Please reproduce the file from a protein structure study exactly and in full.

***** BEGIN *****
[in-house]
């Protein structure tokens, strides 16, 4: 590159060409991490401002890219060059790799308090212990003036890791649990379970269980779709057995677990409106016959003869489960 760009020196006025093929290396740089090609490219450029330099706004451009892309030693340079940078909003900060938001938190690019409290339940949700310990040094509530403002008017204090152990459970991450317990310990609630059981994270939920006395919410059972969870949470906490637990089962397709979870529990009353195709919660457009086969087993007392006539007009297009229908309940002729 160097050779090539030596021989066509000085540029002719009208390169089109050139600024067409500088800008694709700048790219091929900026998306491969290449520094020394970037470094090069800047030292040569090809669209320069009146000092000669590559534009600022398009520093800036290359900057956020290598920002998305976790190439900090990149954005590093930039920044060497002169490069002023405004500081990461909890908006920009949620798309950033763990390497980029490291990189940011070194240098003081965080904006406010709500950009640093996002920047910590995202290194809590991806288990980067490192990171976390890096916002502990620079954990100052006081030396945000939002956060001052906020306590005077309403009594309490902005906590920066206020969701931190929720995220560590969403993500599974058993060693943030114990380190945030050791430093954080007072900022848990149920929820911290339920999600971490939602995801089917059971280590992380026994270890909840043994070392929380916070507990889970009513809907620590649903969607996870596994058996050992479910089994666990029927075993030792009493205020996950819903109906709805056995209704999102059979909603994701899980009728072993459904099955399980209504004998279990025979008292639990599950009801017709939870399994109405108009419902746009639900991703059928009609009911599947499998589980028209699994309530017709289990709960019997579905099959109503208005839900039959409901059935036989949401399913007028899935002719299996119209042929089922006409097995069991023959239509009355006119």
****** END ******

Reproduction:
[in-house]
């Protein structure tokens, strides 16, 4: 590159060409991490401002890219060059790799308090212990003036890791649990379970269980779709057995677990409106016959003869489960 760009020196006025093929290396740089090609490219450029330099706004451009892309030693340079940078909003900060938001938190690019409290339940949700310990040094509530403002008017204090152990459970991450317990310990609630059981994270939920006395919410059972969870949470906490637990089962397709979870529990009353195709919660457009086969087993007392006539007009297009229908309940002729 160097050779090539030596021989066509000085540029002719009208390169089109050139600024067409500088800008694709700048790219091929900026998306491969290449520094020394970037470094090069800047030292040569090809669209320069009146000092000669590559534009600022398009520093800036290359900057956020290598920002998305976790190439900090990149954005590093930039920044060497002169490069002023405004500081990461909890908006920009949620798309950033763990390497980029490291990189940011070194240098003081965080904006406010709500950009640093996002920047910590995202290194809590991806288990980067490192990171976390890096916002502990620079954990100052006081030396945000939002956060001052906020306590005077309403009594309490902005906590920066206020969701931190929720995220560590969403993500599974058993060693943030114990380190945030050791430093954080007072900022848990149920929820911290339920999600971490939602995801089917059971280590992380026994270890909840043994070392929380916070507990889970009513809907620590649903969607996870596994058996050992479910089994666990029927075993030792009493205020996950819903109906709805056995209704999102059979909603994701899980009728072993459904099955399980209504004998279990025979008292639990599950009801017709939870399994109405108009419902746009639900991703059928009609009911599947499998589980028209699994309530017709289990709960019997579905099959109503208005839900039959409901059935036989949401399913007028899935002719299996119209042929089922006409097995069991023959239509009355006119």